Unless you write fiction for the sole purpose of personal fulfillment, you probably hope other people will read your work. When you publish a story, you are setting up a kind of contract between you and your reader. For the investment of the reader’s time and money, you agree to provide a satisfying reading experience. Of course, your definition of “satisfying” may vary, depending on what you like to read, and I’m not here to judge you. I’m here to tell you that as writers, we are communicating. Successful communication requires not just the delivery of a message but also for the recipient to understand the message. Okay, now that I’ve boiled down my expensive college education into one sentence, we can move on.
I’m not talking about mucking up your communication with editing errors like typos, sloppy word usage, wacky formatting, semicolon abuse and such. You are professional enough to know how to handle those or hire someone to help you.
I’m looking at the bigger picture: the choices you make in crafting your story and your characters. Each choice (and yes, it is a choice) tells the reader to expect something.
For instance, here are just a few ways you can frustrate your readers by failing to live up to your promises:
Chekhov—not the guy from Star Trek—said a lot of awesomely quotable stuff about writing. Some of it was about guns. I’m not a big fan of guns, but some of you are, and they loom large in some of your stories. He said that if you’re going to show one, eventually it should be fired, or else what’s the point of wasting the words describing it?
Showing a gun—or anything of similar, potentially life-changing significance—leads the reader to believe that it will play a role later in the story. So if you spend a paragraph or two describing the glint of a knife as it slides into the sheath strapped to your protagonist’s garter, you are setting up an expectation that the knife (and maybe the garter) will make a return appearance. When you never come back to it again, you’ve squandered an opportunity. And like that random chicken in the opening scene of The Hangover that never gets explained, some readers may be left wondering. Frankly I’m still wondering about that chicken.
Point of View Sleight of Hand
If you slip from Character A’s point of view into Character B’s, you are telling us that this character is important enough to the story to let us see it through his or her eyes. We expect that this experience will tell us something about the story that we’re not getting from Character A. We also expect that, unless a giant meteorite or a shark attack has intervened, we will hear more of Character A’s point of view later on. If POV Character B is essentially the UPS guy who shows up to deliver a package and never comes back, you have misdirected the reader. I don’t know about the rest of you guys, but that really ticks me off.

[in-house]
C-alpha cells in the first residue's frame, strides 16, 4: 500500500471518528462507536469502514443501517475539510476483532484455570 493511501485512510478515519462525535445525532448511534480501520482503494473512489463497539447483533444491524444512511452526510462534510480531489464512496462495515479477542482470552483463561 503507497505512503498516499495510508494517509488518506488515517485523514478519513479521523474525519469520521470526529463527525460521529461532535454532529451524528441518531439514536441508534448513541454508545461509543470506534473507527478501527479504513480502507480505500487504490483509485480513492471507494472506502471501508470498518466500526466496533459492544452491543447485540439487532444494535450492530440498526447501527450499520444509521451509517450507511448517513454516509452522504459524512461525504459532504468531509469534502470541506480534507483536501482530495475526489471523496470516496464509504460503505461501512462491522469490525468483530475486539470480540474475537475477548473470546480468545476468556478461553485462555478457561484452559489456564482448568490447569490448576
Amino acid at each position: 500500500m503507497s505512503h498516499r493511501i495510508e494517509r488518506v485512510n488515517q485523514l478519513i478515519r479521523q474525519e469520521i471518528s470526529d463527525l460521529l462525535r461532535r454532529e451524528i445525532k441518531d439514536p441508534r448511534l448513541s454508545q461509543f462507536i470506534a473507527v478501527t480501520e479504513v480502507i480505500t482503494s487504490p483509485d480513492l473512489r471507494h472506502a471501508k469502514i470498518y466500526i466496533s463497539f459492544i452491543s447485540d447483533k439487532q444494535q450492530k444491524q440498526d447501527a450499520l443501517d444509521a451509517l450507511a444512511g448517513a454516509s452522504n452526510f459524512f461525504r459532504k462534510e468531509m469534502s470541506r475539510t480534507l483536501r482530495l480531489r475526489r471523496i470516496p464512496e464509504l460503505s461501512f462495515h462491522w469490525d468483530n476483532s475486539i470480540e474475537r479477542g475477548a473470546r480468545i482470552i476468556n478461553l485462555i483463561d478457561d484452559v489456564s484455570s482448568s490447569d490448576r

Random Metaphor Sightings
If you use a particular metaphor two, three, fifteen times without tying it to a significant event in the plot, you run the risk of burning some goodwill with your readers, because you’ve led the reader to believe that the sunflowers or the baobab tree or the recurring appearance of the Madagascar hissing cockroach means something “bigger” in the story. Okay, an occasional reference to pterodactyls, penguins, or small white dogs can be a fun inside joke for your favorite readers, but letting a dinosaur in some form scurry through every chapter tells the reader that later on, an evil scientist might try to clone one and, well, you know what happens then.
Minor Character Abuse
Say you’ve decided it would be fun to put Aunt Sylvie in a novel one day. Not a problem; we do it all the time. So you make her into minor character, give her a different name, talk about her penchant for steak tartare, have her say a few lines of dialogue in her adorable Dutch accent. And after she downs a martini and tells a rude joke, she exits, stage right, never to return. Giving her all this real estate sets up an expectation that she will be important later on, or at least that she’ll come back from the loo. Why waste precious words that you could have used describing the Madagascar hissing cockroach’s magnificent exoskeleton?
The Red Herring Exception
Sometimes you have good reason to misdirect your reader; you want to hint that Character C is kind of shady and might be the murderer, or at least the guy who steals your newspaper every morning. This helps keep dramatic tension high in suspense novels, mysteries, and thrillers. Even in some romance novels. But that’s a choice, too. Readers want to feel smart, like they’re a step ahead of the characters. If you’re too opaque, if you don’t give them enough clues, they might not follow.
Have you seen any particular literary devices go off with a whimper instead of a bang? Or any that have worked exceptionally well?